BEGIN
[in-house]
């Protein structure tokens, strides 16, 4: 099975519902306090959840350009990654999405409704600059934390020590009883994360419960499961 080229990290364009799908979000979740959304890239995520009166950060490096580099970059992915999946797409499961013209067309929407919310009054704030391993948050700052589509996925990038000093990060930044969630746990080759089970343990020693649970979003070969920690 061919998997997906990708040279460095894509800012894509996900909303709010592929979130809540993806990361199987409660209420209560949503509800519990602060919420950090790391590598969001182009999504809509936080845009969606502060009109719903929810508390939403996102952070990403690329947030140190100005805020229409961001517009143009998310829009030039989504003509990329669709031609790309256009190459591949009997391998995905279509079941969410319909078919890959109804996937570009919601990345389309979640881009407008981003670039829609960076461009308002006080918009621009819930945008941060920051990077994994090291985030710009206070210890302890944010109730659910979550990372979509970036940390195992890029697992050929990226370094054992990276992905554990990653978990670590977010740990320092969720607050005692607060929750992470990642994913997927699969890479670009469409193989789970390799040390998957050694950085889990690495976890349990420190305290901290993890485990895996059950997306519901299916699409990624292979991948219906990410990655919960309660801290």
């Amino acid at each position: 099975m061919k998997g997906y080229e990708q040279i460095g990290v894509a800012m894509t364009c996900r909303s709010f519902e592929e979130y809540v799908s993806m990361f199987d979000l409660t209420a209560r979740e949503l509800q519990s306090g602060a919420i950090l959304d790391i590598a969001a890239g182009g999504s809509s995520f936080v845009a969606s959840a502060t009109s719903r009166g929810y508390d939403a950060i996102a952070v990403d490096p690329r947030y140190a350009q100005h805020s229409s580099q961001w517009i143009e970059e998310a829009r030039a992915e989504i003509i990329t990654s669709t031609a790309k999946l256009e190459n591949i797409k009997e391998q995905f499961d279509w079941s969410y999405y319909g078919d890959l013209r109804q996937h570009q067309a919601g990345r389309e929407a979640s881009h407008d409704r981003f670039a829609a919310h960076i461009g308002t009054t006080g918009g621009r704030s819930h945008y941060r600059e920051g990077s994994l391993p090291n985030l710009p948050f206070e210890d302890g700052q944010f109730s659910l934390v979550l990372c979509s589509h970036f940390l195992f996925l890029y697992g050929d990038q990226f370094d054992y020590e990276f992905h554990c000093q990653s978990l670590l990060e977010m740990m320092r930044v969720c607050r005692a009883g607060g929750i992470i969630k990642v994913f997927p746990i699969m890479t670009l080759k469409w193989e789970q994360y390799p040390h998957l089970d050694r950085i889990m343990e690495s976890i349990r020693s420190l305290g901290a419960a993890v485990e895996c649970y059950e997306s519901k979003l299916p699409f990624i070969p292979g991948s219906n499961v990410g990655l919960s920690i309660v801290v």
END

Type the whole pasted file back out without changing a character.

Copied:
[in-house]
């Protein structure tokens, strides 16, 4: 099975519902306090959840350009990654999405409704600059934390020590009883994360419960499961 080229990290364009799908979000979740959304890239995520009166950060490096580099970059992915999946797409499961013209067309929407919310009054704030391993948050700052589509996925990038000093990060930044969630746990080759089970343990020693649970979003070969920690 061919998997997906990708040279460095894509800012894509996900909303709010592929979130809540993806990361199987409660209420209560949503509800519990602060919420950090790391590598969001182009999504809509936080845009969606502060009109719903929810508390939403996102952070990403690329947030140190100005805020229409961001517009143009998310829009030039989504003509990329669709031609790309256009190459591949009997391998995905279509079941969410319909078919890959109804996937570009919601990345389309979640881009407008981003670039829609960076461009308002006080918009621009819930945008941060920051990077994994090291985030710009206070210890302890944010109730659910979550990372979509970036940390195992890029697992050929990226370094054992990276992905554990990653978990670590977010740990320092969720607050005692607060929750992470990642994913997927699969890479670009469409193989789970390799040390998957050694950085889990690495976890349990420190305290901290993890485990895996059950997306519901299916699409990624292979991948219906990410990655919960309660801290």
């Amino acid at each position: 099975m061919k998997g997906y080229e990708q040279i460095g990290v894509a800012m894509t364009c996900r909303s709010f519902e592929e979130y809540v799908s993806m990361f199987d979000l409660t209420a209560r979740e949503l509800q519990s306090g602060a919420i950090l959304d790391i590598a969001a890239g182009g999504s809509s995520f936080v845009a969606s959840a502060t009109s719903r009166g929810y508390d939403a950060i996102a952070v990403d490096p690329r947030y140190a350009q100005h805020s229409s580099q961001w517009i143009e970059e998310a829009r030039a992915e989504i003509i990329t990654s669709t031609a790309k999946l256009e190459n591949i797409k009997e391998q995905f499961d279509w079941s969410y999405y319909g078919d890959l013209r109804q996937h570009q067309a919601g990345r389309e929407a979640s881009h407008d409704r981003f670039a829609a919310h960076i461009g308002t009054t006080g918009g621009r704030s819930h945008y941060r600059e920051g990077s994994l391993p090291n985030l710009p948050f206070e210890d302890g700052q944010f109730s659910l934390v979550l990372c979509s589509h970036f940390l195992f996925l890029y697992g050929d990038q990226f370094d054992y020590e990276f992905h554990c000093q990653s978990l670590l990060e977010m740990m320092r930044v969720c607050r005692a009883g607060g929750i992470i969630k990642v994913f997927p746990i699969m890479t670009l080759k469409w193989e789970q994360y390799p040390h998957l089970d050694r950085i889990m343990e690495s976890i349990r020693s420190l305290g901290a419960a993890v485990e895996c649970y059950e997306s519901k979003l299916p699409f990624i070969p292979g991948s219906n499961v990410g990655l919960s920690i309660v801290v």